Sustainable Industry

Brazilian pulp titan works towards a low carbon economy

Klabin reduced its specific greenhouse gas (GHG) emissions by 60% in 2003-2019

Sustainability is a concern underlying all actions by Klabin, one of the largest producers and exporters of paper for paper packaging in Brazil. Klabin is a leading player in the corrugated cardboard and industrial bag markets, and is proud to be so far the only Brazilian company in the pulp and paper industry to be listed in the Dow Jones Sustainability World Index. This indicator identifies the companies with the best global performance based on long-term economic, environmental and social criteria.

In addition, Klabin was invited to join the group of leaders of the United Nations 2021 Conference on Climate Change (COP-26), held in Glasgow, to help fast-track the private sector’s commitment to undertake practical actions to reduce specific carbon emissions and achieve climate science-based targets.

Klabin has been around for more than 120 years and relies on 23 sites (22 in Brazil and one in Argentina). It has been working toward a low carbon economy for a few years now, and reduced its specific greenhouse gas (GHG) emissions by 60% in 2003-2019.

According to Francisco Razzolini, Director of Industrial Technology, Innovation, Sustainability and Projects at Klabin, the scientific basis for setting GHG reduction targets is an important assumption, which is part of the recommendations of the United Nations (UN) and of COP-26 for the topic – and, therefore, that should be taken into account by companies.

“The business journey toward decarbonizing the economy is long and requires initiatives that have a positive impact on production chains. Companies need to accelerate their emission reduction processes in order to ensure that only those emissions that cannot be avoided will be offset,” says Francisco.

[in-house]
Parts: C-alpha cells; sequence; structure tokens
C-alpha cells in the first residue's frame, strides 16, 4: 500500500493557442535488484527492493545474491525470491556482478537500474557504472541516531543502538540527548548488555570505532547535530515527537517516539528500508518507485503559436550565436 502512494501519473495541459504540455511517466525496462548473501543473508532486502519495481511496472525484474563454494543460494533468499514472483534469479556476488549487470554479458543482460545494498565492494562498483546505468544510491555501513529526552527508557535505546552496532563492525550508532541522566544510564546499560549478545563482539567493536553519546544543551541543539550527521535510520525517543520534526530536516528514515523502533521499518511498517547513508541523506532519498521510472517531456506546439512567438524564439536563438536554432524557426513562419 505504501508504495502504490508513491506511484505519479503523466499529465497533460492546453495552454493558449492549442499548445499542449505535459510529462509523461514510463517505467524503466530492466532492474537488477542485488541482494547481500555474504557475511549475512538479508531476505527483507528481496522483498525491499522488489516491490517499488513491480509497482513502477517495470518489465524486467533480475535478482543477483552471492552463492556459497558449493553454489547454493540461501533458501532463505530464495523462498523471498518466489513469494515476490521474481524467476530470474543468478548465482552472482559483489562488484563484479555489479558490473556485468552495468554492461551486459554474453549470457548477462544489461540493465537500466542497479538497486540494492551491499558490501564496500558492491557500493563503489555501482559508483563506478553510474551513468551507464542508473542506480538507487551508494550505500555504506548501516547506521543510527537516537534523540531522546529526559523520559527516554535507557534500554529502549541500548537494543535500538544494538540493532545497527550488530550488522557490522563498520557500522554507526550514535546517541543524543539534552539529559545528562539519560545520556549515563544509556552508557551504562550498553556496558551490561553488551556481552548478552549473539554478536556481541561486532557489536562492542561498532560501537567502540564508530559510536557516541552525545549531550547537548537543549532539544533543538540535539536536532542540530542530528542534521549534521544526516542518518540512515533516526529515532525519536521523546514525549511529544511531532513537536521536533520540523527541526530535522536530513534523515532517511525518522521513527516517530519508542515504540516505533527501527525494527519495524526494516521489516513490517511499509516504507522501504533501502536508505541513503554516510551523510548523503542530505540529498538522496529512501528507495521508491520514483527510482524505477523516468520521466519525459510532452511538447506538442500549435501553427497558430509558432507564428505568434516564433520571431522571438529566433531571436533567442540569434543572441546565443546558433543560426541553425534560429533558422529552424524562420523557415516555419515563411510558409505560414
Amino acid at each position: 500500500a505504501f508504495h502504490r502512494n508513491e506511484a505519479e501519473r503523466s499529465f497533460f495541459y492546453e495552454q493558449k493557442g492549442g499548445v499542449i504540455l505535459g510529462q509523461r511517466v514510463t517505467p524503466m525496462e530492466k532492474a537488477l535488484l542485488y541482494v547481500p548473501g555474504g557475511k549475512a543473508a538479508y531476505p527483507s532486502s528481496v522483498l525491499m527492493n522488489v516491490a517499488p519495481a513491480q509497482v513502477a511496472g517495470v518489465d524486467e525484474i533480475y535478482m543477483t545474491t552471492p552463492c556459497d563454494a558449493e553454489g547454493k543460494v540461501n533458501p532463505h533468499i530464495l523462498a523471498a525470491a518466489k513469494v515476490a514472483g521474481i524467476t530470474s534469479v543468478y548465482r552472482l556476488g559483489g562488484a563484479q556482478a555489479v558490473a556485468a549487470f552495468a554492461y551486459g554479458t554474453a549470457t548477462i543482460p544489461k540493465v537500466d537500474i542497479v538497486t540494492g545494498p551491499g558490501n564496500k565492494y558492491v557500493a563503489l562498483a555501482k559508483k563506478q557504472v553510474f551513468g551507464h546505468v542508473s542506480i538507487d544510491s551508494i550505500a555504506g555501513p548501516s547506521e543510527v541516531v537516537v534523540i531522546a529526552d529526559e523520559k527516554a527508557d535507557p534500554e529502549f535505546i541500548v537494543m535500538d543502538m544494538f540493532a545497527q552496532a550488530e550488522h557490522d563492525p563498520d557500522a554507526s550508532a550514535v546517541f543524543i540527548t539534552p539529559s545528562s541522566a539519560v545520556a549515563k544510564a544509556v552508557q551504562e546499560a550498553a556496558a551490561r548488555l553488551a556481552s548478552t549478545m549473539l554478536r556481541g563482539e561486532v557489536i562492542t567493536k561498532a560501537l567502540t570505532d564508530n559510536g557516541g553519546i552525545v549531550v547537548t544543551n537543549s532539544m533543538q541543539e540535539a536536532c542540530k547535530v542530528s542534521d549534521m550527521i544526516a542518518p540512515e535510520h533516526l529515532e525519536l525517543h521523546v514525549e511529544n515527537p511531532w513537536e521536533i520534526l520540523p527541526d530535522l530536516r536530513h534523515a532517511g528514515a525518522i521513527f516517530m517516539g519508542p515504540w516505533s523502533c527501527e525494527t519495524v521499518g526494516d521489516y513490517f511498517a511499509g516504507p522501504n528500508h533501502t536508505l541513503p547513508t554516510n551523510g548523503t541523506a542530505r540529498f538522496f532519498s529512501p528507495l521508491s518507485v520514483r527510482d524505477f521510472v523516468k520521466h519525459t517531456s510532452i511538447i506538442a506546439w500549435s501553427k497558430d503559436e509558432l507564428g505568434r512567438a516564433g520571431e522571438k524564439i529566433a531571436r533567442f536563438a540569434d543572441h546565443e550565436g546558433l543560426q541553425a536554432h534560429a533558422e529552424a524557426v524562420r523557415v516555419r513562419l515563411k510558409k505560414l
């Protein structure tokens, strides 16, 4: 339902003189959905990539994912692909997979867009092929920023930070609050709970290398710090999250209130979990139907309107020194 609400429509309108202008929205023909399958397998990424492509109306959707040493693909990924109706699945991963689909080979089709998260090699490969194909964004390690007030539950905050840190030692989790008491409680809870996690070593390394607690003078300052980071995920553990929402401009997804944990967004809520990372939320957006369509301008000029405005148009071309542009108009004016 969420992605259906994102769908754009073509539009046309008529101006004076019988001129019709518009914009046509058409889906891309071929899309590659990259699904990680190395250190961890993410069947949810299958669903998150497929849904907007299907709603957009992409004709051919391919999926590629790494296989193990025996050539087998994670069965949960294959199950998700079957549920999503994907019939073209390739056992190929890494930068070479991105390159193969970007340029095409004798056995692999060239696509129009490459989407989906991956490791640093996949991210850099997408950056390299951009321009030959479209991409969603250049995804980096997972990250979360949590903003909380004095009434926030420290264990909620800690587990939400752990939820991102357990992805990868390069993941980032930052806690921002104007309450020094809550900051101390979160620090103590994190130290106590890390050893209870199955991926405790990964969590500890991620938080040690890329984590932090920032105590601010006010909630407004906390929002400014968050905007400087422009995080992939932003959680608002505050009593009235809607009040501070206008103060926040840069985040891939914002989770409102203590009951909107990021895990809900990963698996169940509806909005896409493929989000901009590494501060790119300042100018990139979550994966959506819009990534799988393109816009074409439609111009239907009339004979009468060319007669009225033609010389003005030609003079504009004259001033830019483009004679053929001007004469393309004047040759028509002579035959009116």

To promote the cause in the private sector, Klabin – in collaboration with the United Nations Global Compact’s Network in Brazil – launched the ImPacto NetZero initiative, which invites companies to consider adopting science-based greenhouse gas emission reduction targets and citizens to stand up for the cause for a more sustainable planet.

“We believe that sharing experiences on the benefits of mainstreaming sustainability as an essential part of business strategies helps to engage more actors in the cause, thereby contributing to the sustainable future that we all want for the planet,” says Razzolini.

Ambition – In line with the objectives of its 2030 Agenda, Klabin sought support from science to implement its actions to tackle climate change. As such, in 2021 Klabin became one of the first Brazilian companies to have its GHG reduction targets approved by the Science Based Targets initiative (SBTi), which establishes methods and tools based on climate science.

It is an ambitious commitment – it includes the reduction of specific CO2 emissions (Scope 1 – direct emissions – and Scope 2 – indirect emissions) per ton of pulp, paper and packaging, by 25% by 2025, and by 49% by 2035, with 2019 as the base year. In order to achieve these goals, Klabin is funding projects with unique solutions involving low carbon technologies, which will be implemented in the short and medium terms. They consider both emissions reduction and resource efficiency.

Strategy – To ensure it achieves its goals, the company adopts a strategic plan. It reconciles operational growth with opportunities to implement technologies that support the generation and use of renewable energies, such as forest biomass. The aim is to cut GHG emissions by reducing fossil energy consumption. Klabin focuses on considering more efficient and innovative technological solutions that also bring a competitive advantage to the business.